An international conference Adaptation Strategies to Global Environmental Change in the Mediterranean City and the Role of Global Earth Observations will take place between 10-11 June 2014 in Athens, Greece. The conference will explore the potential of earth observations and thrust climate information transfer from the science to the stakeholder application realm, in order to develop suitable adaptation measures at national and regional levels.

It will identify best adaptation programs and approaches to global environmental change in Mediterranean-climate cities. The aim is to enhance and strengthen European and international cooperation in the context of the activities within the Group on Earth Observations (GEO), and promote tools and options for adaptation strategies. The Conference will help local and regional authorities and stakeholders to gain insight on the role of EO-based services in adapting to climate chance impacts in urban hot-spot areas.

The eighth annual series of GEO European Projects Workshops will be consequently held on 12-13 June as a follow-up of the conference. The worksops are intended to bring all those interested in and actively contributing to the Global Earth Observations System of Systems (GEOSS) from all over Europe together, in order to present their work and discuss how Europe can contribute to this international effort, especially in the wake of the launch of the new EU Framework Programme for Research, Horizon 2020, and the renewal of the mandate of GEO for another 10 years through the endorsement of the 2014.

Registrations opens: 16 February 2014

Information and registration:

First Announcement (pdf flie)

Following the GEO-X Plenary in Geneva earlier this year (15-16 January 2014), GEO now issues Revision 3 of the GEO 2012-2015 Work Plan incorporating comments from the meeting. The new work plan is available through the GEO Work Plan Information Management system.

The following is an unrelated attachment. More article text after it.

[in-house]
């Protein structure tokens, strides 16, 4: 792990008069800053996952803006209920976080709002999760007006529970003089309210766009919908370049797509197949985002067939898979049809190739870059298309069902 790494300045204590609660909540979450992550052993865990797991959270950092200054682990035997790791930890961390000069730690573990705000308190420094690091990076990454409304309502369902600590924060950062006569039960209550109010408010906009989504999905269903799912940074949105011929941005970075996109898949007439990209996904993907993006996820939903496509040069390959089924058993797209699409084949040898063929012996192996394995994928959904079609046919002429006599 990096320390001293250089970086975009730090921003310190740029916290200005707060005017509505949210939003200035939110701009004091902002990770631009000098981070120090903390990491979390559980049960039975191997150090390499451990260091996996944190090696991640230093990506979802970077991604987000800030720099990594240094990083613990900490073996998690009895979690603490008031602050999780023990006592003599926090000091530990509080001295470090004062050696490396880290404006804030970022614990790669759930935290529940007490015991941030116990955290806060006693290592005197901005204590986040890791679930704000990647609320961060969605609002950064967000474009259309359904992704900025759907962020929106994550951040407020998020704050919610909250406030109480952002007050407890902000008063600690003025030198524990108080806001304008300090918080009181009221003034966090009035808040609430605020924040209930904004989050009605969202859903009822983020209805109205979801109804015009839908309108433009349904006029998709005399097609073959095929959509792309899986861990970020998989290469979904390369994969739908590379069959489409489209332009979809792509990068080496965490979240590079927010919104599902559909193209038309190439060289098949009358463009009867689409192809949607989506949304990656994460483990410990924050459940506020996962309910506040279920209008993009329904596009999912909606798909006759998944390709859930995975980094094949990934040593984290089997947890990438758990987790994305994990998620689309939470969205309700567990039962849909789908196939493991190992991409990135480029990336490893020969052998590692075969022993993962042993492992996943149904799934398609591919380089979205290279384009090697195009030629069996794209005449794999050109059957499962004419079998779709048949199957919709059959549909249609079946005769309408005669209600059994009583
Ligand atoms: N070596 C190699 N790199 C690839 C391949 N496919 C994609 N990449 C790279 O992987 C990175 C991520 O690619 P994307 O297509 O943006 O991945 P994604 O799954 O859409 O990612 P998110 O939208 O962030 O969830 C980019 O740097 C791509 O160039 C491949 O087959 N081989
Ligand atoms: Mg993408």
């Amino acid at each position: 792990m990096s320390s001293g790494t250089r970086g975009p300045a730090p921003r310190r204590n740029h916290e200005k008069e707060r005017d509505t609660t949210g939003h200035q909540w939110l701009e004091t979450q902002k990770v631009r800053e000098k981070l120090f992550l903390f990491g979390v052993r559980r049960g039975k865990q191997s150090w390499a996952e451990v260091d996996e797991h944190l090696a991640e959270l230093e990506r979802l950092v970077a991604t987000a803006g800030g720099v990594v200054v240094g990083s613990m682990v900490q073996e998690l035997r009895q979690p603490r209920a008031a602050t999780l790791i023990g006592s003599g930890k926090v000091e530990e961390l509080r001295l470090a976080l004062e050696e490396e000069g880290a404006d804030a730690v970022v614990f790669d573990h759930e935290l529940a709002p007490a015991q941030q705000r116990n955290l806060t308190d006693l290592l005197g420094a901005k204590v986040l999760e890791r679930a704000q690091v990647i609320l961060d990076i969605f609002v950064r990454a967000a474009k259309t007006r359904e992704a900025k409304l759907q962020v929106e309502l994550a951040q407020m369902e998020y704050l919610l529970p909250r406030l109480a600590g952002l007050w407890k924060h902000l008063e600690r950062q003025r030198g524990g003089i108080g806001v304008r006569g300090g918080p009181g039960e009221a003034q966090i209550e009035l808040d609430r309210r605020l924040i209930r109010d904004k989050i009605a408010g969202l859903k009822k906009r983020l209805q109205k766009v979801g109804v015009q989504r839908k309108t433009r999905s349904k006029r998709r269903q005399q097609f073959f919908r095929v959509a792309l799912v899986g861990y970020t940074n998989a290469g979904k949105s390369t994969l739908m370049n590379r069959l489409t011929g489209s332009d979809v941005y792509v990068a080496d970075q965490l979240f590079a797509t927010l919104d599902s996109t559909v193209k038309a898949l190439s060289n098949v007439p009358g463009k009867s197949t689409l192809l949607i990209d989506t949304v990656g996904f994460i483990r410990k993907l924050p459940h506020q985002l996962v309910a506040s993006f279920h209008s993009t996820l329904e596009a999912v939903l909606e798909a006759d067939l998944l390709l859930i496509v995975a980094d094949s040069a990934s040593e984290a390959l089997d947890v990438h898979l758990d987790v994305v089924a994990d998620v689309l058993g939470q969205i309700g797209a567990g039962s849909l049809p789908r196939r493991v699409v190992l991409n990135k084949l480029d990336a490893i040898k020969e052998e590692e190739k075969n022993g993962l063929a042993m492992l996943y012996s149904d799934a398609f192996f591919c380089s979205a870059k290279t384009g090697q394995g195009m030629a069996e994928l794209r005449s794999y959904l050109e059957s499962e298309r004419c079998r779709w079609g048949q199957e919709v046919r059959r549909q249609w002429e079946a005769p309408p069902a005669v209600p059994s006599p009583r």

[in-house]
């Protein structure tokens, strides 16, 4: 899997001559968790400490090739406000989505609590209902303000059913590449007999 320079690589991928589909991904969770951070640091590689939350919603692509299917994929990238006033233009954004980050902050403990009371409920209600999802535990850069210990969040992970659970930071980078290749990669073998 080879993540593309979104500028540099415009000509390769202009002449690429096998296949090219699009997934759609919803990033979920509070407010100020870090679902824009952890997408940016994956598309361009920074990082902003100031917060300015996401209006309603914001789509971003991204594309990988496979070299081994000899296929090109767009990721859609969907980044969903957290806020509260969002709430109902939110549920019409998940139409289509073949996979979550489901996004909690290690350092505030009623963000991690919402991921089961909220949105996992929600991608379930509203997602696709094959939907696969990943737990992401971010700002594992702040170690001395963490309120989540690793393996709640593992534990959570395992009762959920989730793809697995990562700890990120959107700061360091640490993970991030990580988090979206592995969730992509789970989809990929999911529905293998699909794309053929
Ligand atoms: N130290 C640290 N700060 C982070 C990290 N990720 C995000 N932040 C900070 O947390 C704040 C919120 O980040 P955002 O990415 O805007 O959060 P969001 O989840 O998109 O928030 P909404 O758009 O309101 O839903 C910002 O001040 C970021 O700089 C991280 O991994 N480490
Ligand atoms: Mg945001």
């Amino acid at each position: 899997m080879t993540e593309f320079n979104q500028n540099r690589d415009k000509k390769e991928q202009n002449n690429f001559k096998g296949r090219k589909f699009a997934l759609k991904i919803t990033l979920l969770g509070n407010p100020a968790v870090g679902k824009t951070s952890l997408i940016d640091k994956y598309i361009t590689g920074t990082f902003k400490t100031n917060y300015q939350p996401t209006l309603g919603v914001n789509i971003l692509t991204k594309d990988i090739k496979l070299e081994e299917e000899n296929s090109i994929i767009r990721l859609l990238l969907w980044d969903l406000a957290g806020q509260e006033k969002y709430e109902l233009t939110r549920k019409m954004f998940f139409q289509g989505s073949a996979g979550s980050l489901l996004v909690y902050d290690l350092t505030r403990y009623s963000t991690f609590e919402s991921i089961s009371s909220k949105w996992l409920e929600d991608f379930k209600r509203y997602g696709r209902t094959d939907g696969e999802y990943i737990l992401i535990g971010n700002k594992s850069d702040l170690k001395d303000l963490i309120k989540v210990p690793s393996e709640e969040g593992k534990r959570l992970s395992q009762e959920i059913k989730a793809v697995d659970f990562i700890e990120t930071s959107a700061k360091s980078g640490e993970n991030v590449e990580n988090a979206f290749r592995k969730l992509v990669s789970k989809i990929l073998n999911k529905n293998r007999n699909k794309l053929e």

The GEO Work Plan provides the agreed framework for implementing the GEOSS 10-Year Implementation Plan (2005-2015). It is a living document that is updated annually. The 2012-2015 Work Plan has been designed to meet the 2015 GEOSS Strategic Targets. As a result, the tasks of the Work Plan correspond to outcomes identified as being necessary to meet the Strategic Targets.

The highlighted actions in the revised work plan are as follows:

The GEO Work Plan provides a flexible action-oriented framework for developing new projects within and across areas, and coordinating strategies and investments. Benefits and opportunities include inter-alia: fostering networking and partnerships (new contacts and collaborations); launching regional and/or global initiatives (e.g. GEO BON, GEOGLAM); providing access to data (making more data available); enlarging user-bases (users grow in numbers and diversity); developing and maintaining capacity (participants build on complementarity); increasing visibility and high-level support (e.g. through the GEO Website, Newsletter, Plenary, Ministerial); and leveraging funding for activities (funding mechanisms value contributions to GEOSS implementation, like the European 7th Framework Programme).

EU BON site data management workshop and Memorandum of Understanding